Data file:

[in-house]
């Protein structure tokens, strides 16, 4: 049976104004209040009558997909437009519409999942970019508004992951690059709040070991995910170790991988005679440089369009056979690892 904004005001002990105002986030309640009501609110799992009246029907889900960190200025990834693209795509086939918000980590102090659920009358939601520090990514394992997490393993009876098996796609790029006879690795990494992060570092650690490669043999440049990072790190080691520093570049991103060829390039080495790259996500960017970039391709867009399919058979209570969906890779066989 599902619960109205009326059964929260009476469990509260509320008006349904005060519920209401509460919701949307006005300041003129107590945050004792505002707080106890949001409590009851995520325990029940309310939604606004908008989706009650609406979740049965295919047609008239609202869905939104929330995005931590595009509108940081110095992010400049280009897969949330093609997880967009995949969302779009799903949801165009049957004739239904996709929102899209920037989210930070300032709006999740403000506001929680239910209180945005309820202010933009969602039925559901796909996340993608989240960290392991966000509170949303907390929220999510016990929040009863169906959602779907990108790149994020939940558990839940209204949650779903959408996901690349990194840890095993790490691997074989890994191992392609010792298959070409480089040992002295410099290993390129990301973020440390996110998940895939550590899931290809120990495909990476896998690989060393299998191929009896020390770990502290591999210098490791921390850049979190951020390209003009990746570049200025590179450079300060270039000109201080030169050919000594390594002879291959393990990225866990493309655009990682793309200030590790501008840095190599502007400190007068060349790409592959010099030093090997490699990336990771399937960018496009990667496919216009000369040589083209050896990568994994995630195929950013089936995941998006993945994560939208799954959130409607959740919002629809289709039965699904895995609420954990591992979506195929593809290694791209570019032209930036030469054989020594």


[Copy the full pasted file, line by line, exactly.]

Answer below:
[in-house]
């Protein structure tokens, strides 16, 4: 049976104004209040009558997909437009519409999942970019508004992951690059709040070991995910170790991988005679440089369009056979690892 904004005001002990105002986030309640009501609110799992009246029907889900960190200025990834693209795509086939918000980590102090659920009358939601520090990514394992997490393993009876098996796609790029006879690795990494992060570092650690490669043999440049990072790190080691520093570049991103060829390039080495790259996500960017970039391709867009399919058979209570969906890779066989 599902619960109205009326059964929260009476469990509260509320008006349904005060519920209401509460919701949307006005300041003129107590945050004792505002707080106890949001409590009851995520325990029940309310939604606004908008989706009650609406979740049965295919047609008239609202869905939104929330995005931590595009509108940081110095992010400049280009897969949330093609997880967009995949969302779009799903949801165009049957004739239904996709929102899209920037989210930070300032709006999740403000506001929680239910209180945005309820202010933009969602039925559901796909996340993608989240960290392991966000509170949303907390929220999510016990929040009863169906959602779907990108790149994020939940558990839940209204949650779903959408996901690349990194840890095993790490691997074989890994191992392609010792298959070409480089040992002295410099290993390129990301973020440390996110998940895939550590899931290809120990495909990476896998690989060393299998191929009896020390770990502290591999210098490791921390850049979190951020390209003009990746570049200025590179450079300060270039000109201080030169050919000594390594002879291959393990990225866990493309655009990682793309200030590790501008840095190599502007400190007068060349790409592959010099030093090997490699990336990771399937960018496009990667496919216009000369040589083209050896990568994994995630195929950013089936995941998006993945994560939208799954959130409607959740919002629809289709039965699904895995609420954990591992979506195929593809290694791209570019032209930036030469054989020594």